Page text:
Himself not being a true “WASP”, as he was an Irish-American Catholic, the first and so far only one of that background in the Oval Office, John F. Kennedy was one of the major figures contributing to the process of gradual racial emancipation that to this day still, of course, isn't successfully completed by far. The latest and most apparent sign of this gradual process, though, was the election of an at least partially African-American, Barack Obama, into the highest political office, in 2008, and his re-election in 2012. In the 1960s, the election of a non-white president wouldn't have been possible. Racial segregation was still in place then (it was only officially entirely outlawed in 1968 by the Supreme Court); economic discrimination, educational and income inequality are often still running along ethnic lines today.

These election results reflect the increasingly non-white ethnic make-up of the United States and the end of the WASP hegemony; the Tea Party, a radical paleo-conservative group within the Republican Party, formed as a reaction to these trends. It desperately fights against the end of that hegemony, i.e. the end of the rule of gun-slinging, racist, redneck, Social Darwinist white men; they are dreaming of the days of the “frontier” of the 19
th century, promoting an extremist conservatism (anti-Abortion), libertarianism (for small government) and “fiscal darwinism” (further tax reductions for the rich), i.e. of regressing to the 1920s economically, to the 1950s socially and the 1980s (and Bush's 2000s) fiscally.

The circumstances of how JFK, the second-youngest president (after Teddy Roosevelt), born in 1917, i.e. 43 years of age at the time of the election, came into office in 1960 are of course doubtful, to say the least (and today's younger generation knows, from the “selection” of G.W. Bush in 2000, how prone U.S. Presidential elections are to fraud and irregularities). His ties to the mafia, his womanizing and his health problems, that he coped with by taking drugs on a daily basis, are usually a not part of the broader discourse on his legacy. Generally, he was definitely a new type of politician in the White House, stressing publicity and bringing in academics as secretaries rather than party hacks; his and Jacky's lifestyle was dubbed as a new “Camelot”, with JFK as a king surrounded by bright knights of the roundtable.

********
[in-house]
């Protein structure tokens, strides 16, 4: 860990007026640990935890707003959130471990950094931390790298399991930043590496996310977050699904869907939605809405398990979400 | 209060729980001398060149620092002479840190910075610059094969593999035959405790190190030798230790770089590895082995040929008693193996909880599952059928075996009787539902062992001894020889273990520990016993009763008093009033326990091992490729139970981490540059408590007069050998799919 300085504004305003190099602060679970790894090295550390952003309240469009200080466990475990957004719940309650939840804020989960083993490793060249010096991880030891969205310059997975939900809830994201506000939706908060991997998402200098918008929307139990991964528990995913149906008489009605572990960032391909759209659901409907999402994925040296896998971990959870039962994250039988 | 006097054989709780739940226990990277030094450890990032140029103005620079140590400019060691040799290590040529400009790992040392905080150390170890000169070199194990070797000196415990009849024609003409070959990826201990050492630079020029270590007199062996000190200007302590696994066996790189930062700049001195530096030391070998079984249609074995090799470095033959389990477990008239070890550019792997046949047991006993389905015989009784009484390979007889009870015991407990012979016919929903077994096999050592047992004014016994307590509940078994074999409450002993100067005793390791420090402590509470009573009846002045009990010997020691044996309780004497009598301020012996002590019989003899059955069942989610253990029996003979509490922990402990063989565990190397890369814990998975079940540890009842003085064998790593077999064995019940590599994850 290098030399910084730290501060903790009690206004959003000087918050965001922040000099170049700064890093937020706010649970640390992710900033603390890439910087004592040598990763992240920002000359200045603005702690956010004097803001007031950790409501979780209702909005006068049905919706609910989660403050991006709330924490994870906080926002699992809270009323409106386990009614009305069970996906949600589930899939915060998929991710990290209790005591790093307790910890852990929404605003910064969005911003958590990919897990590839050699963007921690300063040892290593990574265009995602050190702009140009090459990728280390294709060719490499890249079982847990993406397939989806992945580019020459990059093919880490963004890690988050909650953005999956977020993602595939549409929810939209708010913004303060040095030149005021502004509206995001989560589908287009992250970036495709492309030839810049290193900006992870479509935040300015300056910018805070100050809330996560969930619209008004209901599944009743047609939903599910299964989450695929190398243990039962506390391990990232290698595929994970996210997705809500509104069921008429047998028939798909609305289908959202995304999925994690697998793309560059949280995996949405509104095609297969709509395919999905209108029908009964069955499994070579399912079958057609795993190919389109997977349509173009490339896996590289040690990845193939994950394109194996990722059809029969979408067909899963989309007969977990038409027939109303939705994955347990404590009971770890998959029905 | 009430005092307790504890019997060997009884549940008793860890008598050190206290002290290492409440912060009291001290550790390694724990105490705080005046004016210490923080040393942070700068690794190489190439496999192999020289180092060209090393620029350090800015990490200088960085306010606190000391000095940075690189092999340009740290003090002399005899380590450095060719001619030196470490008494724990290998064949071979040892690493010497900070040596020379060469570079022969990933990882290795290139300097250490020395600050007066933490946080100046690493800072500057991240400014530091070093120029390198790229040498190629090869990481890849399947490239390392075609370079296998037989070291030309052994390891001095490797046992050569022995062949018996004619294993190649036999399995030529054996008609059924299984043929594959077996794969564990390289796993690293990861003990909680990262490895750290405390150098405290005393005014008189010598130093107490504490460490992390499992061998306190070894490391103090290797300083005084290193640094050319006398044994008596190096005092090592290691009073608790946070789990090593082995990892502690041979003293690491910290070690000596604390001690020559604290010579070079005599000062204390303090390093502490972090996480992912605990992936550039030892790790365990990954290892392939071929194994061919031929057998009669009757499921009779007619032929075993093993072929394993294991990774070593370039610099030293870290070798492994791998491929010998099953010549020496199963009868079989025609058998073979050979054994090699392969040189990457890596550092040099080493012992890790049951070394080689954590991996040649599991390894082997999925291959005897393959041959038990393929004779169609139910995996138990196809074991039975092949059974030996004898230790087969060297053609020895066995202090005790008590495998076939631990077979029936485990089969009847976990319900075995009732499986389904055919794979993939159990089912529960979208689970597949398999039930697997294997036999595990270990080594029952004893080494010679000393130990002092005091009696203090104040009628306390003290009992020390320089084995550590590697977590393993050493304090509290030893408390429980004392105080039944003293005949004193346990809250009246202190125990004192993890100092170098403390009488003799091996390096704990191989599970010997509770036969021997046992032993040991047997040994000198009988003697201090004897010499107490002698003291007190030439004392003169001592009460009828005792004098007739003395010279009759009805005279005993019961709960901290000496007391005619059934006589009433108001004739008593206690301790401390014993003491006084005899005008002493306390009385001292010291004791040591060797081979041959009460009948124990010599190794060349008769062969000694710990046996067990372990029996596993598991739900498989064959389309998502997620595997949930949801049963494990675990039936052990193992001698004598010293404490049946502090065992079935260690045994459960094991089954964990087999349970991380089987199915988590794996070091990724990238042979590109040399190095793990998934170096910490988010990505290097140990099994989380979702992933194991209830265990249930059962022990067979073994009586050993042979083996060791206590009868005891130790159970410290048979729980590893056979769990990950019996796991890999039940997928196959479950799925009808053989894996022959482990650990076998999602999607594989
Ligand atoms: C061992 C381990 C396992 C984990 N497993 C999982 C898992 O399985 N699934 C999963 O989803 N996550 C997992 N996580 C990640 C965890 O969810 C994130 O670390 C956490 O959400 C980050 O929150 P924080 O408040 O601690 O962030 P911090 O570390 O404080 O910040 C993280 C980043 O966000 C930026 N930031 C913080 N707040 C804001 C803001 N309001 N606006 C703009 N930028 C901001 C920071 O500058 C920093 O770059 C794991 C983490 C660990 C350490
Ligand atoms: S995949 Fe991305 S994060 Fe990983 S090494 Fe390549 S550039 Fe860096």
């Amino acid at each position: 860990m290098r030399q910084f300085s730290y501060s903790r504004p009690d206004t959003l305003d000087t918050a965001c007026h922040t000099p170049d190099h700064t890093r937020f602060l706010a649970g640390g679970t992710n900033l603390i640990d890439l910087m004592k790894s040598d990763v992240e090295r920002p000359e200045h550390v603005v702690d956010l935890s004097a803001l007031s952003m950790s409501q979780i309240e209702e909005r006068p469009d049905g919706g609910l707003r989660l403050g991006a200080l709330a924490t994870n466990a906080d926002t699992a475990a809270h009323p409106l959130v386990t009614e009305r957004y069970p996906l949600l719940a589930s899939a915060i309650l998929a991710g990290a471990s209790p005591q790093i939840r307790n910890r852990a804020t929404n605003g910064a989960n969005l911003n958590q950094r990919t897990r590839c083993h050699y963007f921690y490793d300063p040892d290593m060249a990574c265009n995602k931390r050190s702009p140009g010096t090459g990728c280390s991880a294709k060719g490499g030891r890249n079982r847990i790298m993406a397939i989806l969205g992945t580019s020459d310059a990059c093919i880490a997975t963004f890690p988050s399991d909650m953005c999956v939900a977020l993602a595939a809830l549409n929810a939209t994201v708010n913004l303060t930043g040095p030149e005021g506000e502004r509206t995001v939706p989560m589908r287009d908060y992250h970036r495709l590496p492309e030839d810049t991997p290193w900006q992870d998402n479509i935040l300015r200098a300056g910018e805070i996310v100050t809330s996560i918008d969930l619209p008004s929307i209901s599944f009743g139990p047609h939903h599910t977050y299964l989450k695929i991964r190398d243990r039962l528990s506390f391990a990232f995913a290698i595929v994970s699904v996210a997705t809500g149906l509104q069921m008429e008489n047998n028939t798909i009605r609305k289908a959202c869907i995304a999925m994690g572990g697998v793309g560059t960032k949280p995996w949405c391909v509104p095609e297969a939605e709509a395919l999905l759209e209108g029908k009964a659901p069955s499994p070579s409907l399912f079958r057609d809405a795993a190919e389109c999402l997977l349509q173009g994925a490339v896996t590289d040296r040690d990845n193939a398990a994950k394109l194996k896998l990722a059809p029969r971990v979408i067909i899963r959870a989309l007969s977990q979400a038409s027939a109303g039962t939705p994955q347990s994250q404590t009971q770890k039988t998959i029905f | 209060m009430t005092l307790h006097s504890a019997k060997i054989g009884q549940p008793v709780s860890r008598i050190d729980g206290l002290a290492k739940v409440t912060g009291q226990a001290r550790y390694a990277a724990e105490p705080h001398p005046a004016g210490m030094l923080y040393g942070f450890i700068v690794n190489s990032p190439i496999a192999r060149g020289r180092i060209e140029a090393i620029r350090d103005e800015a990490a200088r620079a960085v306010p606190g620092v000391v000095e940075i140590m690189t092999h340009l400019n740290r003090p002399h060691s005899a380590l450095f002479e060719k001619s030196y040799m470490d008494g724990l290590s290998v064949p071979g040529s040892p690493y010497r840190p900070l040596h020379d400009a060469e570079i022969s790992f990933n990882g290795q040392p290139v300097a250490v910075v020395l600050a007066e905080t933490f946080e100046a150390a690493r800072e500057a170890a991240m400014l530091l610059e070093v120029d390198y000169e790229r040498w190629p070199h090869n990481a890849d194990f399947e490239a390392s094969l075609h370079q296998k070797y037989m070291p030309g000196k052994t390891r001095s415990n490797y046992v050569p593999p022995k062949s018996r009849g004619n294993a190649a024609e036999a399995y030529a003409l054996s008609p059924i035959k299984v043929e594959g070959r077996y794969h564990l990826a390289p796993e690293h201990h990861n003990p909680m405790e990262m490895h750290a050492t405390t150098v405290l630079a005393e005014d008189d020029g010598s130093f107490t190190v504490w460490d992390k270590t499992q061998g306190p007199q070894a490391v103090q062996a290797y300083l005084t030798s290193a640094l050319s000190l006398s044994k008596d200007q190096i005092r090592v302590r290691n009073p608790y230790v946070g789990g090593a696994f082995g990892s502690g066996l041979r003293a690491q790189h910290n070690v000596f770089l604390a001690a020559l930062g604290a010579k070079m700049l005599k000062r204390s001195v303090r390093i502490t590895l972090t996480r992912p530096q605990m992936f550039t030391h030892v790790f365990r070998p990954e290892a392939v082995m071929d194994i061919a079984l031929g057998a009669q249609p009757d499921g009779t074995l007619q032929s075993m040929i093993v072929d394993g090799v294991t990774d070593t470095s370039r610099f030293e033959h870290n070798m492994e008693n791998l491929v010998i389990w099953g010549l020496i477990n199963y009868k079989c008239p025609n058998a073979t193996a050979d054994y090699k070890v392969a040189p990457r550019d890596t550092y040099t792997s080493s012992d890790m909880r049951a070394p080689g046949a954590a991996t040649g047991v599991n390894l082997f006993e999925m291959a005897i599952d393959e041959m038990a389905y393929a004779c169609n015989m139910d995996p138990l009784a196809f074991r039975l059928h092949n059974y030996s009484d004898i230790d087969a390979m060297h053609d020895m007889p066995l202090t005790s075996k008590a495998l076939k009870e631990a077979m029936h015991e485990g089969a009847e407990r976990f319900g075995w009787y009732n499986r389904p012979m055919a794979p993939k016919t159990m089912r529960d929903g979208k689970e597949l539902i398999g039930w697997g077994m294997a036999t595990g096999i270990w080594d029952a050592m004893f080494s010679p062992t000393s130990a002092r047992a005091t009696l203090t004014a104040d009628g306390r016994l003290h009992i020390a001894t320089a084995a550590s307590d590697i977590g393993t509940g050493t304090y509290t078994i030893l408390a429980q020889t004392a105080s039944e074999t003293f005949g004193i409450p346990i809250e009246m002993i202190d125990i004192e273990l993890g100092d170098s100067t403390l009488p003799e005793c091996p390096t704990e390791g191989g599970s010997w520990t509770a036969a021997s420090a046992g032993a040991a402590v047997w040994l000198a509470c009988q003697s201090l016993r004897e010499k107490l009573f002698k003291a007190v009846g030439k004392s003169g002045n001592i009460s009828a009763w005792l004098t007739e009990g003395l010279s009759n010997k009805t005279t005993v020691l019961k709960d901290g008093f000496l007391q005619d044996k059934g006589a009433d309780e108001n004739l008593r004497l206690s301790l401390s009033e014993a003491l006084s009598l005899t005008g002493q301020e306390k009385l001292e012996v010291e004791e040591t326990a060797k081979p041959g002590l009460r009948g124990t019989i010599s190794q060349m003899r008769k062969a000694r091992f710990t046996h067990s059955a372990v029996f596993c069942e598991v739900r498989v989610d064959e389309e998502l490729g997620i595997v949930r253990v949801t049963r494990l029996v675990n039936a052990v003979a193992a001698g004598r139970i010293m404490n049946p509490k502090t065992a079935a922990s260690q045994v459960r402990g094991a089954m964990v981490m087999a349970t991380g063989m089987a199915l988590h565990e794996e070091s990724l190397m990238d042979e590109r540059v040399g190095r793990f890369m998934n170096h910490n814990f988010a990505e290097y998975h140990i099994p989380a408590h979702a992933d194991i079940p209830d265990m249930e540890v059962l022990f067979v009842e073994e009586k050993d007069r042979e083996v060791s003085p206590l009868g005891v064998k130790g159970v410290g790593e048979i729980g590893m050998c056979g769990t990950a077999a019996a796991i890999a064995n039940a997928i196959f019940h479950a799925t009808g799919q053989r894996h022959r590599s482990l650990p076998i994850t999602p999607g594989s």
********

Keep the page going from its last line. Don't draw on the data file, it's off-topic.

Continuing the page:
As for his presidential record aside from the civil rights revolution that he advanced, it is a mixed one: The invasion of the Bay of Pigs was a complete disaster, and by involving the U.S. militarily in Cuba, he contributed to the heightening of the Cuban missile crisis, that brought the antagonistic superpowers of the Cold War, the U.S. and the Soviet Union, on the brink of a nuclear war for about thirteen days in October 1962. JFK was a major player in avoiding the catastrophe by keeping the hawks in his military, who were willing to “solve” the crisis in a heavy-handed way, in check. As a consequence, nuclear war became even more of a taboo and the paradigm change caused by the realization of the danger of “mutually assured destruction” in such a nuclear war led to a more diplomatic and conciliatory fashion in the bipolar confrontation between Washington and Moscow and their respective territorial blocks and spheres of power. As for the now-notorious war in Vietnam, Kennedy's approach was limited military action there, reluctantly. In April 1963, he stated, very bluntly: "We don't have a prayer of staying in Vietnam. Those people hate us. They are going to throw our asses out of there at any point.”